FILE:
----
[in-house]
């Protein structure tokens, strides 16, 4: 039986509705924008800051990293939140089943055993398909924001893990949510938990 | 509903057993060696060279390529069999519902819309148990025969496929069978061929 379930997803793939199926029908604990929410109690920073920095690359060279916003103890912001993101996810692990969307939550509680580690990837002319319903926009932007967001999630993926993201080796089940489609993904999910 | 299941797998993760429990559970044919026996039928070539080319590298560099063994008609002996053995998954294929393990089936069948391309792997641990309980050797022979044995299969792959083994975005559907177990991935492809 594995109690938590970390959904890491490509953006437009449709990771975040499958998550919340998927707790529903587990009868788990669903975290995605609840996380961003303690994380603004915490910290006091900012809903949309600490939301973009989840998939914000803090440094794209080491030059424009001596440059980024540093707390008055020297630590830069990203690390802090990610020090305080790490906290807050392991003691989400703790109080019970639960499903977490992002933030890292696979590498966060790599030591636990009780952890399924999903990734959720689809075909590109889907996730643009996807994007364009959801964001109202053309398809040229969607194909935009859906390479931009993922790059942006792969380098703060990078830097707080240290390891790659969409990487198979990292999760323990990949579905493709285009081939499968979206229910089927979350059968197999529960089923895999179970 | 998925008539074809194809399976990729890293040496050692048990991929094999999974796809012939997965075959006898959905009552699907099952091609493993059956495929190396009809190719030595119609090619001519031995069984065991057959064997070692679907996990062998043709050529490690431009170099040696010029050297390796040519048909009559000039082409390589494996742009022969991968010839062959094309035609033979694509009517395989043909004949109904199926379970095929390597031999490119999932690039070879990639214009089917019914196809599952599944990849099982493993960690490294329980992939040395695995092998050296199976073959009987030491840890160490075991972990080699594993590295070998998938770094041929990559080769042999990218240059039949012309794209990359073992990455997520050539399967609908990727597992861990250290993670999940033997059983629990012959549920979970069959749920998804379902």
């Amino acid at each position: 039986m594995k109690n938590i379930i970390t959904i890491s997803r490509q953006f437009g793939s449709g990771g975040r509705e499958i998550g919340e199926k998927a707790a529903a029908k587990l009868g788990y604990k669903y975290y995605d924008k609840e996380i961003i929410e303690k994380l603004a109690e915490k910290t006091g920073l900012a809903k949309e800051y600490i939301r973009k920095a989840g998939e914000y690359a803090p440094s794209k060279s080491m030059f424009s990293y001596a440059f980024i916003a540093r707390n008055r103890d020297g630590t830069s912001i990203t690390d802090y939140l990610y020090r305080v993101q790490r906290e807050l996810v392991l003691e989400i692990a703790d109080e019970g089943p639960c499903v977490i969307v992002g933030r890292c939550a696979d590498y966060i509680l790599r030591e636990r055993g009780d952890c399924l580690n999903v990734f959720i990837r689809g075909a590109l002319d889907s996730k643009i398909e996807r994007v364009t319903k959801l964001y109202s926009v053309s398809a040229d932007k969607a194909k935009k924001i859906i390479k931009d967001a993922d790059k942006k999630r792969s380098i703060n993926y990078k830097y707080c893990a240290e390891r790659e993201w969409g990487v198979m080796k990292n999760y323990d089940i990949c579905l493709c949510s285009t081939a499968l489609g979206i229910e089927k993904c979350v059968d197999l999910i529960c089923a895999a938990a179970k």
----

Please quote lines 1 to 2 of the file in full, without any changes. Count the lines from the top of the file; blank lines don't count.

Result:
[in-house]
């Protein structure tokens, strides 16, 4: 039986509705924008800051990293939140089943055993398909924001893990949510938990 | 509903057993060696060279390529069999519902819309148990025969496929069978061929 379930997803793939199926029908604990929410109690920073920095690359060279916003103890912001993101996810692990969307939550509680580690990837002319319903926009932007967001999630993926993201080796089940489609993904999910 | 299941797998993760429990559970044919026996039928070539080319590298560099063994008609002996053995998954294929393990089936069948391309792997641990309980050797022979044995299969792959083994975005559907177990991935492809 594995109690938590970390959904890491490509953006437009449709990771975040499958998550919340998927707790529903587990009868788990669903975290995605609840996380961003303690994380603004915490910290006091900012809903949309600490939301973009989840998939914000803090440094794209080491030059424009001596440059980024540093707390008055020297630590830069990203690390802090990610020090305080790490906290807050392991003691989400703790109080019970639960499903977490992002933030890292696979590498966060790599030591636990009780952890399924999903990734959720689809075909590109889907996730643009996807994007364009959801964001109202053309398809040229969607194909935009859906390479931009993922790059942006792969380098703060990078830097707080240290390891790659969409990487198979990292999760323990990949579905493709285009081939499968979206229910089927979350059968197999529960089923895999179970 | 998925008539074809194809399976990729890293040496050692048990991929094999999974796809012939997965075959006898959905009552699907099952091609493993059956495929190396009809190719030595119609090619001519031995069984065991057959064997070692679907996990062998043709050529490690431009170099040696010029050297390796040519048909009559000039082409390589494996742009022969991968010839062959094309035609033979694509009517395989043909004949109904199926379970095929390597031999490119999932690039070879990639214009089917019914196809599952599944990849099982493993960690490294329980992939040395695995092998050296199976073959009987030491840890160490075991972990080699594993590295070998998938770094041929990559080769042999990218240059039949012309794209990359073992990455997520050539399967609908990727597992861990250290993670999940033997059983629990012959549920979970069959749920998804379902």